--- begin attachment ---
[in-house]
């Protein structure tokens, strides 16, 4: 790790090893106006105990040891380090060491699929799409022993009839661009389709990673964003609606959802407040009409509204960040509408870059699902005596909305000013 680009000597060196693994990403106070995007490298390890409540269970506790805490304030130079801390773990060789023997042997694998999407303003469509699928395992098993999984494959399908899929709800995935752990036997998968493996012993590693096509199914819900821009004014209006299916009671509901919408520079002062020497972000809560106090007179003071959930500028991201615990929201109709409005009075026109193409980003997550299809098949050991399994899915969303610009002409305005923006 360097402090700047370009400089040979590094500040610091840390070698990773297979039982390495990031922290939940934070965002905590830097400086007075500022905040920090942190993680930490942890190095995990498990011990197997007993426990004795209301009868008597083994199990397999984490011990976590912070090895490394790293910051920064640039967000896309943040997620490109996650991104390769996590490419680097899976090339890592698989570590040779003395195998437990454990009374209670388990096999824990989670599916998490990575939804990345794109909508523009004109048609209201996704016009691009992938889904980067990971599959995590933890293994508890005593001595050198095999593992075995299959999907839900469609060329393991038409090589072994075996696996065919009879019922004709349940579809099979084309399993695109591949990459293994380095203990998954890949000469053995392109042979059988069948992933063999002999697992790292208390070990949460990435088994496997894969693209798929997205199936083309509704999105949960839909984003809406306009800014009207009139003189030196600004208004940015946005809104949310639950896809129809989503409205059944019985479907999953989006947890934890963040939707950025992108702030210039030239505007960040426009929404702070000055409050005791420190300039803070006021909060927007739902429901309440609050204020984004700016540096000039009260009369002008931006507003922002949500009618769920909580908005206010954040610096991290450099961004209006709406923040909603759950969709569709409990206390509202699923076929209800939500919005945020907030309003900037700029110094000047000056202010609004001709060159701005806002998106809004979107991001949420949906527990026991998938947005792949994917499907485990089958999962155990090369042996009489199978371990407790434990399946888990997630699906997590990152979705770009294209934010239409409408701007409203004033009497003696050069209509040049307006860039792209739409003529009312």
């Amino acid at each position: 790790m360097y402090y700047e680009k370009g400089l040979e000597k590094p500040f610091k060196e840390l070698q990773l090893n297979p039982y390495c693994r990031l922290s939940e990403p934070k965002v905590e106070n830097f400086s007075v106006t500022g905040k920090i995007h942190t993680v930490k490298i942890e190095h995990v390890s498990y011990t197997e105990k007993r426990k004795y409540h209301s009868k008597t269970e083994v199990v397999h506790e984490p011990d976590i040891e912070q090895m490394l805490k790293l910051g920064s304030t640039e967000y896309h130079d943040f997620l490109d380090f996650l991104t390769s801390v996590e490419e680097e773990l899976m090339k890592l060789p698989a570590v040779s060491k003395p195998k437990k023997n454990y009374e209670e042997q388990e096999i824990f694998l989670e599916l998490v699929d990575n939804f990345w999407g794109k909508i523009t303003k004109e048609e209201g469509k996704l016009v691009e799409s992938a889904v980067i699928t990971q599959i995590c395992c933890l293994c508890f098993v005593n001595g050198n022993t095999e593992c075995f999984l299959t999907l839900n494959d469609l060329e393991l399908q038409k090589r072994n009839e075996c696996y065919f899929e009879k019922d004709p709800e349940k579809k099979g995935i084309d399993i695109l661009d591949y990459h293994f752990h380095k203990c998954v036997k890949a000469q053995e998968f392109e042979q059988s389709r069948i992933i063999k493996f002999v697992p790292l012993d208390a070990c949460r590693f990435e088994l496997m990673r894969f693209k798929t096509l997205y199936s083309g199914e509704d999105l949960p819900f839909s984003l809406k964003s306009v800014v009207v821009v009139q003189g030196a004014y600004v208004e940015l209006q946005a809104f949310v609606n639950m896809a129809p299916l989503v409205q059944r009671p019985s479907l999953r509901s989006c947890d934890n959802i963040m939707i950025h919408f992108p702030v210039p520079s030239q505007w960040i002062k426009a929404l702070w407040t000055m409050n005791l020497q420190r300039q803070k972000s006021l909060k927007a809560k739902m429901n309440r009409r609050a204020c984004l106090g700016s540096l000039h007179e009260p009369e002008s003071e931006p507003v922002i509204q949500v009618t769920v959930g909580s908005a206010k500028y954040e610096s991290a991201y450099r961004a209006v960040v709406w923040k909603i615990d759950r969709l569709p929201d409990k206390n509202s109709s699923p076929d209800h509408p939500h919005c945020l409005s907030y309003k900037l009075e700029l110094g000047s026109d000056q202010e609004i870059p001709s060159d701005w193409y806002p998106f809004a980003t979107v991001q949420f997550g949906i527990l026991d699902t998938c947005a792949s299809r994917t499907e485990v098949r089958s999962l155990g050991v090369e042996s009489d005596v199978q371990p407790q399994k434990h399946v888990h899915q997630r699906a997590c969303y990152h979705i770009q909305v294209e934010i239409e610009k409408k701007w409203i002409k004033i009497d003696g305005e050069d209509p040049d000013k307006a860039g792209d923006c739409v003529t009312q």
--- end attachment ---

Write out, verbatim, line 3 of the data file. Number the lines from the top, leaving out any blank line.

């Amino acid at each position: 790790m360097y402090y700047e680009k370009g400089l040979e000597k590094p500040f610091k060196e840390l070698q990773l090893n297979p039982y390495c693994r990031l922290s939940e990403p934070k965002v905590e106070n830097f400086s007075v106006t500022g905040k920090i995007h942190t993680v930490k490298i942890e190095h995990v390890s498990y011990t197997e105990k007993r426990k004795y409540h209301s009868k008597t269970e083994v199990v397999h506790e984490p011990d976590i040891e912070q090895m490394l805490k790293l910051g920064s304030t640039e967000y896309h130079d943040f997620l490109d380090f996650l991104t390769s801390v996590e490419e680097e773990l899976m090339k890592l060789p698989a570590v040779s060491k003395p195998k437990k023997n454990y009374e209670e042997q388990e096999i824990f694998l989670e599916l998490v699929d990575n939804f990345w999407g794109k909508i523009t303003k004109e048609e209201g469509k996704l016009v691009e799409s992938a889904v980067i699928t990971q599959i995590c395992c933890l293994c508890f098993v005593n001595g050198n022993t095999e593992c075995f999984l299959t999907l839900n494959d469609l060329e393991l399908q038409k090589r072994n009839e075996c696996y065919f899929e009879k019922d004709p709800e349940k579809k099979g995935i084309d399993i695109l661009d591949y990459h293994f752990h380095k203990c998954v036997k890949a000469q053995e998968f392109e042979q059988s389709r069948i992933i063999k493996f002999v697992p790292l012993d208390a070990c949460r590693f990435e088994l496997m990673r894969f693209k798929t096509l997205y199936s083309g199914e509704d999105l949960p819900f839909s984003l809406k964003s306009v800014v009207v821009v009139q003189g030196a004014y600004v208004e940015l209006q946005a809104f949310v609606n639950m896809a129809p299916l989503v409205q059944r009671p019985s479907l999953r509901s989006c947890d934890n959802i963040m939707i950025h919408f992108p702030v210039p520079s030239q505007w960040i002062k426009a929404l702070w407040t000055m409050n005791l020497q420190r300039q803070k972000s006021l909060k927007a809560k739902m429901n309440r009409r609050a204020c984004l106090g700016s540096l000039h007179e009260p009369e002008s003071e931006p507003v922002i509204q949500v009618t769920v959930g909580s908005a206010k500028y954040e610096s991290a991201y450099r961004a209006v960040v709406w923040k909603i615990d759950r969709l569709p929201d409990k206390n509202s109709s699923p076929d209800h509408p939500h919005c945020l409005s907030y309003k900037l009075e700029l110094g000047s026109d000056q202010e609004i870059p001709s060159d701005w193409y806002p998106f809004a980003t979107v991001q949420f997550g949906i527990l026991d699902t998938c947005a792949s299809r994917t499907e485990v098949r089958s999962l155990g050991v090369e042996s009489d005596v199978q371990p407790q399994k434990h399946v888990h899915q997630r699906a997590c969303y990152h979705i770009q909305v294209e934010i239409e610009k409408k701007w409203i002409k004033i009497d003696g305005e050069d209509p040049d000013k307006a860039g792209d923006c739409v003529t009312q």